Welcome back to another Noob Heavy roundup, where we give you the rundown on releases we loved that you might have missed. February continued the strong start to 2023, so buckle up and let’s get to it.
In case you missed one, here are quick links to each of our full reviews for February releases:
Mithridatum – Harrowing
Soulmass – Let Us Pray
Chop Chop Chop Chop Chop Chop Chop – We Live as Ghosts
Ulthar – Anthronomicon / Helionomicon
Arklay Mountains – May the Dark Shine Your Way
Ophiocordyceps – Anthropocene
Telomyras – Telomyras
Dragoncorpse – The Drakketh Saga
Frosk – Stone Prison
Megaton Sword – Might & Power
Iron Curtain – Metal Gladiator
They Greive – To Which I Bore Witness
Enemy of Reality – Where Truth May Lie
Now on to our other faves!
Hellripper – Warlocks Grim & Withered Hags
Blackened speed metal from Scotland
Warlocks Grim & Withered Hags is a evolutionary step forward for James McBain – while the first two records were good, they were very singular in their design and approach. Here we can see McBain step further into the murky unknown, exploring more fleshed out compositions and new musical ideas. Opener “The Nuckelavee” is an incredibly catchy blackened speed banger, full of riffs and vocal hooks, straight from earlier records. But there’s more – the title track is more drawn out and feels closer to straight black metal, yet still finds room for a punky gang chant of “WARLOCKS!” in the chorus and some deft lead work in the bridge. This song, and multiple others, also feature superbly used bagpipes. From Slayer and Motörhead homages to the lyrical shift, alongside the musical expansion, this exploration simply gives Hellripper a stronger identity through its sense of place – this is Scottish music, modern and mythological, crafted with a more powerful focus through its broadening scope, marking Warlocks Grim as McBain‘s best work to date.
Disgustulent – LOD
Death metal from British Columbia, Canada
From Vitharr Monteith and Shawn Hillman of Svneatr (whose music we’ve reviewed here) and drummer Taylor McDonald comes this killer new death metal project, and its first EP offering is a doozy. Think the evil, dissonant riffage of Morbid Angel meets a cloaked serial killer holding a rusty block hammer dripping with blood in a filthy back alley and you’re on the right track to their sound. It’s grimy and punishing for the entirety of its 18 minutes, and all three tracks offer something compelling of their own. “Tomb of Al-Rasha” twists and rips at the edges of sanity with its chorus made for audience participation, while “Rotting Maw of Mephisto” is a relentlessly violent assault of blasting carnage. The real star, though, at least in my estimation, is the final and longest track: stunner “Lord of Destruction”, which lumbers eerily into hideous being with an angular but deliberate golem-walking riff and then proceeds to take a pair of stone fists to your skull for the better part of five minutes. Hillman’s fretless bass is enormous and bruising, McDonald’s work on the kit is punishing and just a touch quirky, and Monteith lays down a cursed hoard’s worth of malevolent riffs and solos. The latter two share vocal duties and sometimes join together for particularly brutal passages. It’s goooooooood shit, folks.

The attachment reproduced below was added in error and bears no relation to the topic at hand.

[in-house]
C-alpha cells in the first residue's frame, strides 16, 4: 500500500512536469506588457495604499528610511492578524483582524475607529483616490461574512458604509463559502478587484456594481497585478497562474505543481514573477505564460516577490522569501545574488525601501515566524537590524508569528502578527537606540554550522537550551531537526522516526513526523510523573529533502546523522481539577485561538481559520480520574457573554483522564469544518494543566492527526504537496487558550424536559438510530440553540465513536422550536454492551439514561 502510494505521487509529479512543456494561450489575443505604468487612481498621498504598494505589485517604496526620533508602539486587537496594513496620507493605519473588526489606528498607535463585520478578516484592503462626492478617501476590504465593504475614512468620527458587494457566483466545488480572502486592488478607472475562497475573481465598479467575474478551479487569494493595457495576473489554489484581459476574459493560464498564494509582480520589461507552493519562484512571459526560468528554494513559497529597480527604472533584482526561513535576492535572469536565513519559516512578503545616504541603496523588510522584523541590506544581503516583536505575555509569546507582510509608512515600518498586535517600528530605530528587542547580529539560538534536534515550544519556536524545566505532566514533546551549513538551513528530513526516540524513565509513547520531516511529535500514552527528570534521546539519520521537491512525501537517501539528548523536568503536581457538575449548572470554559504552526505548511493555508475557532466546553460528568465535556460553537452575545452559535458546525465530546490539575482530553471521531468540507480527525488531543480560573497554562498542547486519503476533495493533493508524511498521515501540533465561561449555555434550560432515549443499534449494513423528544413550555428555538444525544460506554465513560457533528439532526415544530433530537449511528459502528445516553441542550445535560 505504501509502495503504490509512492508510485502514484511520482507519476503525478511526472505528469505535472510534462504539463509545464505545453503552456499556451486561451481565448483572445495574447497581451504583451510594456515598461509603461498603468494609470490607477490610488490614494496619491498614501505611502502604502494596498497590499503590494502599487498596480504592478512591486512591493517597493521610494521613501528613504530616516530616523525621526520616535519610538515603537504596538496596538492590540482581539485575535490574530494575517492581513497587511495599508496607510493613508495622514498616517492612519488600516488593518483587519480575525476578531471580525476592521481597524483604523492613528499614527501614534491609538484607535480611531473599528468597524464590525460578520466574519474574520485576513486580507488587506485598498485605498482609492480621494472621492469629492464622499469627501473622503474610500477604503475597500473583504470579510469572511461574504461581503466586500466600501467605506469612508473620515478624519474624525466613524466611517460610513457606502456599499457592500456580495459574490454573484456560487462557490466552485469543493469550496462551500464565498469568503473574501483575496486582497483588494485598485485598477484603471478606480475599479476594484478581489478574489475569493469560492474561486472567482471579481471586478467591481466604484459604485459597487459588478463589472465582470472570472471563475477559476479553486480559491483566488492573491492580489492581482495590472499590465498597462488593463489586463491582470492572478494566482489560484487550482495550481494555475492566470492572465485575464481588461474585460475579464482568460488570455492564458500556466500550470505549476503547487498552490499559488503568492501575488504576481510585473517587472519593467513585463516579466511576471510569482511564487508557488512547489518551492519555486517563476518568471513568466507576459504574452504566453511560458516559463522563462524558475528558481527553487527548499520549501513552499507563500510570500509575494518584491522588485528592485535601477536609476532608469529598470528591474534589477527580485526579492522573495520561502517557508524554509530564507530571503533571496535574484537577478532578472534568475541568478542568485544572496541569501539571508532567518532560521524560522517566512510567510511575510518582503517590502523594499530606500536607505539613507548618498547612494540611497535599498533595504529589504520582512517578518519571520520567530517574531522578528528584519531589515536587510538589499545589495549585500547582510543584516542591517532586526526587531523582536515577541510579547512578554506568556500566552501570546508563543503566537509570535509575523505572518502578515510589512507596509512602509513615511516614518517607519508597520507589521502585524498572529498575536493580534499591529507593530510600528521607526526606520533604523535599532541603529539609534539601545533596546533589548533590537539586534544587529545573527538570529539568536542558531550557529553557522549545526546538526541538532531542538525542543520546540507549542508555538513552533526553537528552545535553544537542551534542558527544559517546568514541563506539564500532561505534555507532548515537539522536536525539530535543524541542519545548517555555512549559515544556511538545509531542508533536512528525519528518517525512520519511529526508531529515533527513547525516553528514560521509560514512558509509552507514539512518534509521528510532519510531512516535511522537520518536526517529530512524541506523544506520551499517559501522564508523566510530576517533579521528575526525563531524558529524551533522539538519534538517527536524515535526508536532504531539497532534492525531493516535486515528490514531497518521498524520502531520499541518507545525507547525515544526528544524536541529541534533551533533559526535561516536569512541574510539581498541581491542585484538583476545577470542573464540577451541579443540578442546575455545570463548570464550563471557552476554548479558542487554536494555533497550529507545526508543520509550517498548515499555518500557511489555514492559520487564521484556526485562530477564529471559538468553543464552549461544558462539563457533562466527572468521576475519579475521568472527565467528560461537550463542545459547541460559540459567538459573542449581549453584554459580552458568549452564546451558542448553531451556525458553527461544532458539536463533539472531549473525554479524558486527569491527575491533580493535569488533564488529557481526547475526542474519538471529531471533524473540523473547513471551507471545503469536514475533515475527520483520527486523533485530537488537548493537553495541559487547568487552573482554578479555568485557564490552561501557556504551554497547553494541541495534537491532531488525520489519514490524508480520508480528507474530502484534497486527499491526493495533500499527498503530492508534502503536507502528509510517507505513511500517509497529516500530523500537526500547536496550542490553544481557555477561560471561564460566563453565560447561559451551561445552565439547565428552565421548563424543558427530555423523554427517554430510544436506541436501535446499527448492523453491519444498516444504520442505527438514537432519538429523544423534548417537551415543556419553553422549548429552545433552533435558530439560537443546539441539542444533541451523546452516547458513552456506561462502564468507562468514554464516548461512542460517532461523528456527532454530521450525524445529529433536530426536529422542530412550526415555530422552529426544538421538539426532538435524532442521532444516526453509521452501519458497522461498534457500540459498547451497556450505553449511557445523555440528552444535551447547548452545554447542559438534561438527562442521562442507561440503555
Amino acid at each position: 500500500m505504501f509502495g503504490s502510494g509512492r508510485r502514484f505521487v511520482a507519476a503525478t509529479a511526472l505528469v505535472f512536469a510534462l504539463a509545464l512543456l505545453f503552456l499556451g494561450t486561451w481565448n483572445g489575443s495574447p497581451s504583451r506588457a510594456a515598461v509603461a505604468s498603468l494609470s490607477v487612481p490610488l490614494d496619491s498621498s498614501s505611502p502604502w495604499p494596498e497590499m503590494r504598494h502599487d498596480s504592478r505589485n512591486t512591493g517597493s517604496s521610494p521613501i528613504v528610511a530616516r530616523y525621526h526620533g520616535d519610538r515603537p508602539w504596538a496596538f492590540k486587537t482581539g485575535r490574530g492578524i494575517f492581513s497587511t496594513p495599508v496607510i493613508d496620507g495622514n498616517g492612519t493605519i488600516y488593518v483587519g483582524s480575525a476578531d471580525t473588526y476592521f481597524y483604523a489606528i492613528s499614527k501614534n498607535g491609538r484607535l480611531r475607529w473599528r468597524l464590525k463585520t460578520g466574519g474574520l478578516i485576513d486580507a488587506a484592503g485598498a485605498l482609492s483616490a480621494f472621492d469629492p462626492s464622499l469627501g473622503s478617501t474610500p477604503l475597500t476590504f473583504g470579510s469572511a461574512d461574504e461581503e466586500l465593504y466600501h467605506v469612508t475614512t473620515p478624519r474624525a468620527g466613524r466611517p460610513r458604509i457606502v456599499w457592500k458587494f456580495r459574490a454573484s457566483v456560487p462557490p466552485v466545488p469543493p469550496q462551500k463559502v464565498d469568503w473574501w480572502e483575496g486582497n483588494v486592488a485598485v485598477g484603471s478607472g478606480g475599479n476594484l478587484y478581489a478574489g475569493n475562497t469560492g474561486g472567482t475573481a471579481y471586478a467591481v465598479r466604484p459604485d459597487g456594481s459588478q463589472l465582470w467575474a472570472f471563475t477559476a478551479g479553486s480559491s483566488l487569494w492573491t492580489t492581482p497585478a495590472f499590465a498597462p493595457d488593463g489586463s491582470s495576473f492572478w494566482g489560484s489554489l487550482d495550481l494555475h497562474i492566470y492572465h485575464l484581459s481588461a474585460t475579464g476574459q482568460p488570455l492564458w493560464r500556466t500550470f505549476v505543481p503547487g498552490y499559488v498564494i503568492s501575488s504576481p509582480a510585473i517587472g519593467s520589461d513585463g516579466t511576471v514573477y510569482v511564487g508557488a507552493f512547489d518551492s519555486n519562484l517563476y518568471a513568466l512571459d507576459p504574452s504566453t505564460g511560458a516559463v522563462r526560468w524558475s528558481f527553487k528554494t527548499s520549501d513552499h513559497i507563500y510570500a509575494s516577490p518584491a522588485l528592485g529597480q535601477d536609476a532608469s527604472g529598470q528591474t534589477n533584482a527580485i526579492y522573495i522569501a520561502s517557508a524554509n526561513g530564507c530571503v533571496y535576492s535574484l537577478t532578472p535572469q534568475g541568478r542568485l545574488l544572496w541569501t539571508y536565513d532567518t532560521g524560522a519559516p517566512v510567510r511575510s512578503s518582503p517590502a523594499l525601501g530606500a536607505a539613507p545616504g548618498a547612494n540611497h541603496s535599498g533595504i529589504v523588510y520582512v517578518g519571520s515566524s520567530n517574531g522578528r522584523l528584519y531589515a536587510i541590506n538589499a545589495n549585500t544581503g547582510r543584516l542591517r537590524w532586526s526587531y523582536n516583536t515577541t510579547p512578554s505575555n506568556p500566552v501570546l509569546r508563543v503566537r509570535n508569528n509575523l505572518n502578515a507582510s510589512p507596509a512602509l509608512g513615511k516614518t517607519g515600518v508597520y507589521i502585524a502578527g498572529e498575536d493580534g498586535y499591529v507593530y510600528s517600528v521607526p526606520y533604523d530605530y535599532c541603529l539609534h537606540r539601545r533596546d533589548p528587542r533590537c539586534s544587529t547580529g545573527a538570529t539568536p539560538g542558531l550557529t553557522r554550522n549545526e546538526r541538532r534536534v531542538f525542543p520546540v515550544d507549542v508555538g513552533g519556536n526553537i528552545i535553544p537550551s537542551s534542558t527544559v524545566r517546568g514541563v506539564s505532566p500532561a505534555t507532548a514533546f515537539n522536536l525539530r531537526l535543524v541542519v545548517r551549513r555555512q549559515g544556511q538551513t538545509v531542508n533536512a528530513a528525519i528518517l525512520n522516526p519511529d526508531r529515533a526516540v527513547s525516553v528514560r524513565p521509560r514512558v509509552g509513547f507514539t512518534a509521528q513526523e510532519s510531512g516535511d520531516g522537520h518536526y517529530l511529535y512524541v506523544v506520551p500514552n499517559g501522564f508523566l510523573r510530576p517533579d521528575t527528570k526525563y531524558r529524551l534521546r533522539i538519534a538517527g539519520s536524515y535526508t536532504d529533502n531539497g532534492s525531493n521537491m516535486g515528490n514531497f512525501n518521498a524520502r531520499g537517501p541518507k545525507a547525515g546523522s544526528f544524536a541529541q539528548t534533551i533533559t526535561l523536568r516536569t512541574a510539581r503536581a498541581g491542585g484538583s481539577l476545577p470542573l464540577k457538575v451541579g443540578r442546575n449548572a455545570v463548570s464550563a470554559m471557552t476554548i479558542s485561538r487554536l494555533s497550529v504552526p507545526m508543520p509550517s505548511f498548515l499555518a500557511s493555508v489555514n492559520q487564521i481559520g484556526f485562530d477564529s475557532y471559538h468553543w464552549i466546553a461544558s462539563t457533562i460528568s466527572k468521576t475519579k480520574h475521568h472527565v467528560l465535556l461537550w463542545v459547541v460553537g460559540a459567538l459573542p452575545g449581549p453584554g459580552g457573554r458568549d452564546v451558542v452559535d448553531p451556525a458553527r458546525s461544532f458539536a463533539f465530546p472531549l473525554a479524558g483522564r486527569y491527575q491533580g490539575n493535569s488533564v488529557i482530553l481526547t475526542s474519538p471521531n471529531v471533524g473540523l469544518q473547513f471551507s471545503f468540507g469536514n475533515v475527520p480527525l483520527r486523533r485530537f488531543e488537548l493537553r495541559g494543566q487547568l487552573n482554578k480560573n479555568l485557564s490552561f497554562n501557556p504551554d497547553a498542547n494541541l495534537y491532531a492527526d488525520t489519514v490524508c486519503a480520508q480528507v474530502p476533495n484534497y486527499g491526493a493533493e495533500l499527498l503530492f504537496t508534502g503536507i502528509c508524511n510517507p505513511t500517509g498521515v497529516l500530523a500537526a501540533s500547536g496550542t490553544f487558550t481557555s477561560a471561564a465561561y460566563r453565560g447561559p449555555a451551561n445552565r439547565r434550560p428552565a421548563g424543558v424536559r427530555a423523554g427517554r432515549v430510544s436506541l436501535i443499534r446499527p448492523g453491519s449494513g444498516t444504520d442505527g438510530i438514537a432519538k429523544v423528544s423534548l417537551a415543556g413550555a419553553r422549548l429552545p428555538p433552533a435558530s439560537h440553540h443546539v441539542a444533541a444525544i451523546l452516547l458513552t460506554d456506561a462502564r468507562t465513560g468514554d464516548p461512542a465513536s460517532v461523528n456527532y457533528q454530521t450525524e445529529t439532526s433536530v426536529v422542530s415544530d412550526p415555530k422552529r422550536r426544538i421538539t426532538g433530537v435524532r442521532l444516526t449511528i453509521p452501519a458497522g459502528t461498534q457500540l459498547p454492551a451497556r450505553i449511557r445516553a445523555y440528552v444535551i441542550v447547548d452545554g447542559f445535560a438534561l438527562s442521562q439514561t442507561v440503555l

Pest Control – Don’t Test the Pest
Crossover thrash from England, UK
The easy sell for this one is calling it “thrash metal Gulch“, but if you need more to go on than that then essentially this is 21 minutes of raging crossover thrash that nails the metal and hardcore sides of the equation in roughly equal measure. The riffs are fast and tight and there are loads of guitar solos lifted straight from the school of Slayer or Metallica or whoever, but there’s also a very clear punky urgency and vocalist Leah has what you might call more of a classic hardcore bark especially. Even as it absolutely whistles by the band find time for some brief but crucial dynamic variation in opener “Extermination” and later interlude “Hibernation” to keep things feeling sharp and gripping, and they’re helped no end by the mastering of Arthur Rizk (Power Trip, Enforced, Municipal Waste) who certainly knows a thing or two about what an album like this should sound like.
Clouds Taste Satanic – Tales of Demonic Possession
Instrumental stoner/doom/post-metal from New York, US
Are Clouds Taste Satanic one of the best bands in the world right now? Perhaps, but I’ll admit I’m more than a little biased. They’ve been on the cutting edge of instrumental stoner/doom since they formed in 2013, and each album has been an opportunity to grow. Their first double album (sorry, 2019’s Evil Eye and Second Sight don’t count), this might be Clouds Taste Satanic at their absolute best; each song feels like the score for an epic film. The guitar playing is otherworldly, the drumming is bone-shatteringly precise, and the overall vibe will take your mind far, far away. If you haven’t listened to this album yet…what the hell are you waiting for?
Algiers – Shook
Alternative hip-hop/post-punk from Georgia, US
Algiers’ fourth full-length is a great record not because it touches on so many different genres across its 55-minute runtime, and not even because it nails all of them, but because every single step it takes is made with a sure-footedness that always serves the band’s overall vision. Whether it’s the chaotic noise punk of tracks like “73%” and “A Good Man”, the Run The Jewels-esque swagger of “Irreversible Damage”, the jazz-addled “Out Of Style Tragedy”, or the gospel-influenced showstopper “Green Iris”, this is an album that could and perhaps even should be an absolute mess, but instead manages to make a cohesive statement with community, anti-racism, and anti-capitalism at its heart. So collaborative is the spirit of this record that the band even list its many guests – among them Big Rube, Zack de la Rocha, and Backxwash – on the front cover, but if anyone steals the show it’s frontman Franklin J. Fisher, his unflinching lyrics and versatile delivery holding the listener’s gaze even as the album ranges as widely and wilfully as it does.